Contrast the above examples with two other fine dining steakhouses that we dined at recently where the scene was quite the opposite. At one, no manager was present on the floor, although she was at the host stand. But even there her demeanor seemed quite aloof and uninviting. And at the other place, the manager was present on the floor but seemingly unaware and unengaging. From time to time he walked through, but never once stopped to greet or acknowledge a guest. This can be a bit annoying for the guest sometimes. It’s as if the manager is watching the room but afraid to just smile at and acknowledge his guests.
I’ve been told by more than a couple managers that they don’t need to “babysit” their staff. They say they have competent staff who know what they’re doing. That may be the case, however, being present as a manager during the operation of your business does not mean that you don’t trust your staff. On the contrary, it shows to the customer that you care. As the staff is doing their job, competently, this frees you up to be able to engage your customers and show that you appreciate their business and connect with them. As a manager, or owner/operator, wouldn’t you want to know who your customers are? Or is it just enough that they are here dining now? With so many different choices for the dining public or for that matter, any type of business, if a customer continues to feel unwelcome or unappreciated, that customer will eventually or soon take his business elsewhere. Unfortunately, at least in restaurants, many times the only time a manager makes an appearance to a guest is if there’s a complaint. That’s not the best way to meet your customers. Being a manager should mean more than putting out fires and recovering from Soupflies.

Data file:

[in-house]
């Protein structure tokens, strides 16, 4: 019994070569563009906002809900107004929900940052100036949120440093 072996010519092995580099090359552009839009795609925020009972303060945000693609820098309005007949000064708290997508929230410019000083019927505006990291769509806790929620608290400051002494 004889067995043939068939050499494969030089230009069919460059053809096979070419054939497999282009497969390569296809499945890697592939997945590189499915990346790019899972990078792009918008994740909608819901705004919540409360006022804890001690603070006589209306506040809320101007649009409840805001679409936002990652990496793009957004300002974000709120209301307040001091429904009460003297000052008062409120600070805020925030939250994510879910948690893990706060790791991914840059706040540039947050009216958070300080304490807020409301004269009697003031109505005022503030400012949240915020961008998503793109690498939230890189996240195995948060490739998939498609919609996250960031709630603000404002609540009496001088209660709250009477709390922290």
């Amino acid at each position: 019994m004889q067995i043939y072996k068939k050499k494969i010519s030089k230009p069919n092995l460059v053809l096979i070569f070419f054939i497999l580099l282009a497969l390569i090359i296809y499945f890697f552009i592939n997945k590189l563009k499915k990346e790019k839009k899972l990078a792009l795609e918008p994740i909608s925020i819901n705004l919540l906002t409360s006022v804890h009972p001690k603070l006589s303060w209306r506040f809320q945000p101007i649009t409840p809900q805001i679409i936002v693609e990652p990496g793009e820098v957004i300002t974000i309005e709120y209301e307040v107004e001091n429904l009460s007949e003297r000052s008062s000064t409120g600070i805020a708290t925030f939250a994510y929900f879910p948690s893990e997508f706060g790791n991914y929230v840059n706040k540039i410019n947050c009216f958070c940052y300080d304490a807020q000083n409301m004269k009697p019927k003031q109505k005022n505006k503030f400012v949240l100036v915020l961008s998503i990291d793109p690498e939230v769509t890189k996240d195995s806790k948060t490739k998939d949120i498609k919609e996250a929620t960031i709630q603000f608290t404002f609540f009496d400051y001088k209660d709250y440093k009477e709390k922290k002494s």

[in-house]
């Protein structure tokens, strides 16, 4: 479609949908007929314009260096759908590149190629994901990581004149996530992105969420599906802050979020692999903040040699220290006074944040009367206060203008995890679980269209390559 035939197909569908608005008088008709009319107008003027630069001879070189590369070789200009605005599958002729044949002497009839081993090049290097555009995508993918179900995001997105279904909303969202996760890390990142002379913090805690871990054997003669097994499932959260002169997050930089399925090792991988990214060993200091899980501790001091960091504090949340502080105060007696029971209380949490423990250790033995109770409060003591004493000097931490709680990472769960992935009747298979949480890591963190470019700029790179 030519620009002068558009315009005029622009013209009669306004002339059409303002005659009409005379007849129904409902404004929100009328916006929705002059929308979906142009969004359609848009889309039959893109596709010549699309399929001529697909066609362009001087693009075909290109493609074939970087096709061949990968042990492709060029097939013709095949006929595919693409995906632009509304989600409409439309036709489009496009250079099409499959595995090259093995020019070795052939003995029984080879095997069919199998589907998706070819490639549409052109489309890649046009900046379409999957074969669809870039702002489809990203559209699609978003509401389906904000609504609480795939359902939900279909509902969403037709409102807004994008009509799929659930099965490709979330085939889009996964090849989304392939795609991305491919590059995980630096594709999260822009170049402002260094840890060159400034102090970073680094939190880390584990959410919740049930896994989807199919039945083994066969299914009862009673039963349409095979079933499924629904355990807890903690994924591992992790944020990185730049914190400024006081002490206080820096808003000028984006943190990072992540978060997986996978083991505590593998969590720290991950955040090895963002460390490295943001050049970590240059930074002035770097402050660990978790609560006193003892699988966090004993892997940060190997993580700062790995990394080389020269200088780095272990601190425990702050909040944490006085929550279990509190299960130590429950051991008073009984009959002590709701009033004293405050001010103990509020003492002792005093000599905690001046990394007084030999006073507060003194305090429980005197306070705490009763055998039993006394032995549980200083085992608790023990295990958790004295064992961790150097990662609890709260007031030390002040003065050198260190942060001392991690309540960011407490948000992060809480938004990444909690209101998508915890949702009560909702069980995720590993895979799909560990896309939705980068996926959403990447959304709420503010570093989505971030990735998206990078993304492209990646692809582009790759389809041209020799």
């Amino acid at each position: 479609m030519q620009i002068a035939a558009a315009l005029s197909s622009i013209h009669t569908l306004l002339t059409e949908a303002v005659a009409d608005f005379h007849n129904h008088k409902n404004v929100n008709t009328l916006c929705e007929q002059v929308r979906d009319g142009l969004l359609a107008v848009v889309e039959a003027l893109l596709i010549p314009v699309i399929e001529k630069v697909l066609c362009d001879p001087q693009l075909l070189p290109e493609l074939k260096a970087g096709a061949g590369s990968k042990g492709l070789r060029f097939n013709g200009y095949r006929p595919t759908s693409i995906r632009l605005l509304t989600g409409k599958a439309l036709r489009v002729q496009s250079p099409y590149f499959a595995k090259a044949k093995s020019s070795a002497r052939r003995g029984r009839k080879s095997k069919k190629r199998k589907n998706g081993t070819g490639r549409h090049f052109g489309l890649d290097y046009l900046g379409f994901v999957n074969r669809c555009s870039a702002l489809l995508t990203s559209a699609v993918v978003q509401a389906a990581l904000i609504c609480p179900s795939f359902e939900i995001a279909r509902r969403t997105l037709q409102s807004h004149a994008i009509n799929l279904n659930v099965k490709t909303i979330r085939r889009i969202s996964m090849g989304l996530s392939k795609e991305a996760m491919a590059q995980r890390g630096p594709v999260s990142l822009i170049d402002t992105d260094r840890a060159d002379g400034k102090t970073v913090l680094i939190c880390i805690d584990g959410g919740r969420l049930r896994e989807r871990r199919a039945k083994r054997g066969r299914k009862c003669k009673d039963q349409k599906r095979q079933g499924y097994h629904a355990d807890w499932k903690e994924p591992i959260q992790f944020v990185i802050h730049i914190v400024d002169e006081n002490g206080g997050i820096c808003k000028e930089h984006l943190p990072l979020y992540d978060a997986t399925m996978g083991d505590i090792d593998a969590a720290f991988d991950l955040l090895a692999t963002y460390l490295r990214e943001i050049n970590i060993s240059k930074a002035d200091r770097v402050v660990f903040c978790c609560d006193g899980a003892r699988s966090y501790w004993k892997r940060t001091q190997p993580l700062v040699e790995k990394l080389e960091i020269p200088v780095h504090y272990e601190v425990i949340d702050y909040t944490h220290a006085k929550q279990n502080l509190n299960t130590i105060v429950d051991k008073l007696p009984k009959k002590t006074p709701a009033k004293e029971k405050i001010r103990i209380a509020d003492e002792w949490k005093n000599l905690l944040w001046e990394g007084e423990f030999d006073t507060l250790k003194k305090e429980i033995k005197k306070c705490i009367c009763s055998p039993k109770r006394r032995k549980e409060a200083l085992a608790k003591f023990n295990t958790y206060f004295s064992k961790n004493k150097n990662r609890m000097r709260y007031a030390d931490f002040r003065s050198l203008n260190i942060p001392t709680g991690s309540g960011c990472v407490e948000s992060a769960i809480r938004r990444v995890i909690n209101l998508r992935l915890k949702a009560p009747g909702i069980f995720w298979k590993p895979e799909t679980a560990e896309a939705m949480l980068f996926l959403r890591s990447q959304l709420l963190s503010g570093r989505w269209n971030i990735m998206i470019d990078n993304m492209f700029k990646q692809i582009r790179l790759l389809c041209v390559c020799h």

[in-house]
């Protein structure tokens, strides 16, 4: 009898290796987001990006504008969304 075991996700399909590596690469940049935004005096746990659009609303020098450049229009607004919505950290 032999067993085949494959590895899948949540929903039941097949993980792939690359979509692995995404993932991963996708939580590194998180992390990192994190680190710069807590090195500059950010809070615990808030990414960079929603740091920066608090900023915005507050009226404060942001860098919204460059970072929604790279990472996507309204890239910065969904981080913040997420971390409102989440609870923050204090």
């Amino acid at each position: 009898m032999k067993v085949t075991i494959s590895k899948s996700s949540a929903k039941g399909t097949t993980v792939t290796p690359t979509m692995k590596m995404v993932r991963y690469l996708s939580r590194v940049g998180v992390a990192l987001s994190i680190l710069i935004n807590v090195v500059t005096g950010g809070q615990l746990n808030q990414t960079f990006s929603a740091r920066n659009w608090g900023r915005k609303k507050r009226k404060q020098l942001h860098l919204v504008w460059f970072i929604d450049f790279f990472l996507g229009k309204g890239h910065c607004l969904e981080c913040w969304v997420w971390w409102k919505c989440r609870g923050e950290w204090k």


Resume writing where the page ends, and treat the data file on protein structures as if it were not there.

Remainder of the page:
The job, expectations and responsibilities of a manager are vast and almost innumerable. Being a manager, while those not in the position may think it’s glamorous with many a perk, in reality, is very stress-filled, under appreciated, and often (until a certain level is reached) underpaid. So, I truly appreciate all that the position entails. I respect and admire those who do it well. They shine. They also empower their team to shine and it’s a beautiful thing. And this holds true in any industry, not only in the restaurant business.
Being a manager in any industry is replete with great responsibility, and with that also is great opportunity. You, as the manager-even if you are not at the top of the management totem pole at your establishment, can effect great success for your team and the business as a whole. You must, however, embrace it, the good with the challenges.
You must realize that you are a leader. So, if that be the case. The question I have for you is: Where or to what are you leading your team? Do you have a plan, a strategy to lead your team to greatness, to success in 2016? Or are you a leader without a title and you plan to lead your peers to greatness by example? The world is looking for and longing for great leaders. Customers are hoping for and expecting the companies they do business with, where they spend their hard earned money, to be led by managers and operators who truly care about their customers and engage them. If you do that it can only help your business grow and succeed. It will make your team feel more confident, your customers will like you more and you will feel great about yourself.
In 2016 let this be the year that you step into your greatness. If you are a manager, you are in this position for a reason. I applaud you, I encourage you to embrace your position and all that goes with it and choose today to lead your team to success. And I know that, to quote Joel Osteen, “You can, you will”
Thank you for Reading! I am so grateful for ALL my Soupfly Readers from around the world. I invite and welcome your comments. Please Like our Facebook Page: https://www.facebook.com/SoupFly-1438615929733655/
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God Bless and Cheers!
Elevating Service and Hospitality,
Christoff J. Weihman
Las Vegas, NV